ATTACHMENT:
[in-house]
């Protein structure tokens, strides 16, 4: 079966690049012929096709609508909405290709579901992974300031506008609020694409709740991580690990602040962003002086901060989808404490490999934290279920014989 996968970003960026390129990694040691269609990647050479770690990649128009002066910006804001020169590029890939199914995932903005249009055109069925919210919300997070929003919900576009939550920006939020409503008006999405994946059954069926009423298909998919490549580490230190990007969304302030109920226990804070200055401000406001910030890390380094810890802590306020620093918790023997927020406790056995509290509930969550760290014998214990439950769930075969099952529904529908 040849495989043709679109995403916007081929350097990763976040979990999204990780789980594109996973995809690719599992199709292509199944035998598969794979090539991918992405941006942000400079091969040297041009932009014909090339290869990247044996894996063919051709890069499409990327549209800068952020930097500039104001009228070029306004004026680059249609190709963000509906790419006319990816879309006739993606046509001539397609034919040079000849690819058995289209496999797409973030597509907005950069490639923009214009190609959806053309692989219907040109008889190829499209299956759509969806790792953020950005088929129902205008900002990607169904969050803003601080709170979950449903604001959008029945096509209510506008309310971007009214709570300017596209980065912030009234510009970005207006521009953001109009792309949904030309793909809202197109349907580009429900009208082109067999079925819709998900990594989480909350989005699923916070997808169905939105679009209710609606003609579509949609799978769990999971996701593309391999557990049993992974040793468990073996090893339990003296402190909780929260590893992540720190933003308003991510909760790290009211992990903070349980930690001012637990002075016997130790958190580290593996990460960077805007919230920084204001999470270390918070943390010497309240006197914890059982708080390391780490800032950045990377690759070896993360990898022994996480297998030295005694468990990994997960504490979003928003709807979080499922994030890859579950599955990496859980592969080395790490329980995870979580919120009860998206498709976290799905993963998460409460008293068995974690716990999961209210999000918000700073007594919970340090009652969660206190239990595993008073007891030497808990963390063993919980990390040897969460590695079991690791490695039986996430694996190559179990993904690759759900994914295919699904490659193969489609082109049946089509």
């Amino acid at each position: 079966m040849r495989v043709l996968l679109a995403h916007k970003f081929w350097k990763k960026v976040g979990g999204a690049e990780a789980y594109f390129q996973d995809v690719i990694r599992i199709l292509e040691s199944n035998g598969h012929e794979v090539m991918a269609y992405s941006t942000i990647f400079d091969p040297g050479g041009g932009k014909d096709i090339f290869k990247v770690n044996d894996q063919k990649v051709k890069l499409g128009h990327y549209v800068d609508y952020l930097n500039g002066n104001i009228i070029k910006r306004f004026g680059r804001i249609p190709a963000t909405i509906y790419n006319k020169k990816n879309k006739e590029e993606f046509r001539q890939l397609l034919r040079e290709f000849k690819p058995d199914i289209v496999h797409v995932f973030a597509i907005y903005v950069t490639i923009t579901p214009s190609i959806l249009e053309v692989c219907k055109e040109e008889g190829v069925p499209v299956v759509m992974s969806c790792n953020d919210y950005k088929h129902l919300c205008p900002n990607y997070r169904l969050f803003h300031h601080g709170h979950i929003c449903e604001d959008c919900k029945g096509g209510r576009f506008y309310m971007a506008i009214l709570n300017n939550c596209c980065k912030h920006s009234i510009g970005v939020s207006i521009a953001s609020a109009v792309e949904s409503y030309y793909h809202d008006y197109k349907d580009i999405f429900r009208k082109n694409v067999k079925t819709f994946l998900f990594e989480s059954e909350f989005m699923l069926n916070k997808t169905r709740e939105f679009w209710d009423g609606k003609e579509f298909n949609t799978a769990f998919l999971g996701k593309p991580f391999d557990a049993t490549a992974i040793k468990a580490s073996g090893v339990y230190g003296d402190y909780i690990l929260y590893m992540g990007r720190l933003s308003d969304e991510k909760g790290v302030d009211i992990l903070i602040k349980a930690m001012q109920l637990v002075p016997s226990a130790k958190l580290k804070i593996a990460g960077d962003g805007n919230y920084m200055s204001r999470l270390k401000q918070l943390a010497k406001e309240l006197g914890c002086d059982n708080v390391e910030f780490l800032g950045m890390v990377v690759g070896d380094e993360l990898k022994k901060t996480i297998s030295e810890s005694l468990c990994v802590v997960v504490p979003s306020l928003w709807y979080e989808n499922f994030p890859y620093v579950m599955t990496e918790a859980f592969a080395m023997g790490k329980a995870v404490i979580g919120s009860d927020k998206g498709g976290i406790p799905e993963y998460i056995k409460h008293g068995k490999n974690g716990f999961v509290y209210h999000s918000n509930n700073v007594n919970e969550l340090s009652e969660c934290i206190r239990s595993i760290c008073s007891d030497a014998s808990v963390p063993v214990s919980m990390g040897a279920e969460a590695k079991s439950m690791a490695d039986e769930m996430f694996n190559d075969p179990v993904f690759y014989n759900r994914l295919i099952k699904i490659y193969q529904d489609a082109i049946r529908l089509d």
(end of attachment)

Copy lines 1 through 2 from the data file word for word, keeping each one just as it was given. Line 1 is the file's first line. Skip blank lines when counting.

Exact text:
[in-house]
């Protein structure tokens, strides 16, 4: 079966690049012929096709609508909405290709579901992974300031506008609020694409709740991580690990602040962003002086901060989808404490490999934290279920014989 996968970003960026390129990694040691269609990647050479770690990649128009002066910006804001020169590029890939199914995932903005249009055109069925919210919300997070929003919900576009939550920006939020409503008006999405994946059954069926009423298909998919490549580490230190990007969304302030109920226990804070200055401000406001910030890390380094810890802590306020620093918790023997927020406790056995509290509930969550760290014998214990439950769930075969099952529904529908 040849495989043709679109995403916007081929350097990763976040979990999204990780789980594109996973995809690719599992199709292509199944035998598969794979090539991918992405941006942000400079091969040297041009932009014909090339290869990247044996894996063919051709890069499409990327549209800068952020930097500039104001009228070029306004004026680059249609190709963000509906790419006319990816879309006739993606046509001539397609034919040079000849690819058995289209496999797409973030597509907005950069490639923009214009190609959806053309692989219907040109008889190829499209299956759509969806790792953020950005088929129902205008900002990607169904969050803003601080709170979950449903604001959008029945096509209510506008309310971007009214709570300017596209980065912030009234510009970005207006521009953001109009792309949904030309793909809202197109349907580009429900009208082109067999079925819709998900990594989480909350989005699923916070997808169905939105679009209710609606003609579509949609799978769990999971996701593309391999557990049993992974040793468990073996090893339990003296402190909780929260590893992540720190933003308003991510909760790290009211992990903070349980930690001012637990002075016997130790958190580290593996990460960077805007919230920084204001999470270390918070943390010497309240006197914890059982708080390391780490800032950045990377690759070896993360990898022994996480297998030295005694468990990994997960504490979003928003709807979080499922994030890859579950599955990496859980592969080395790490329980995870979580919120009860998206498709976290799905993963998460409460008293068995974690716990999961209210999000918000700073007594919970340090009652969660206190239990595993008073007891030497808990963390063993919980990390040897969460590695079991690791490695039986996430694996190559179990993904690759759900994914295919699904490659193969489609082109049946089509």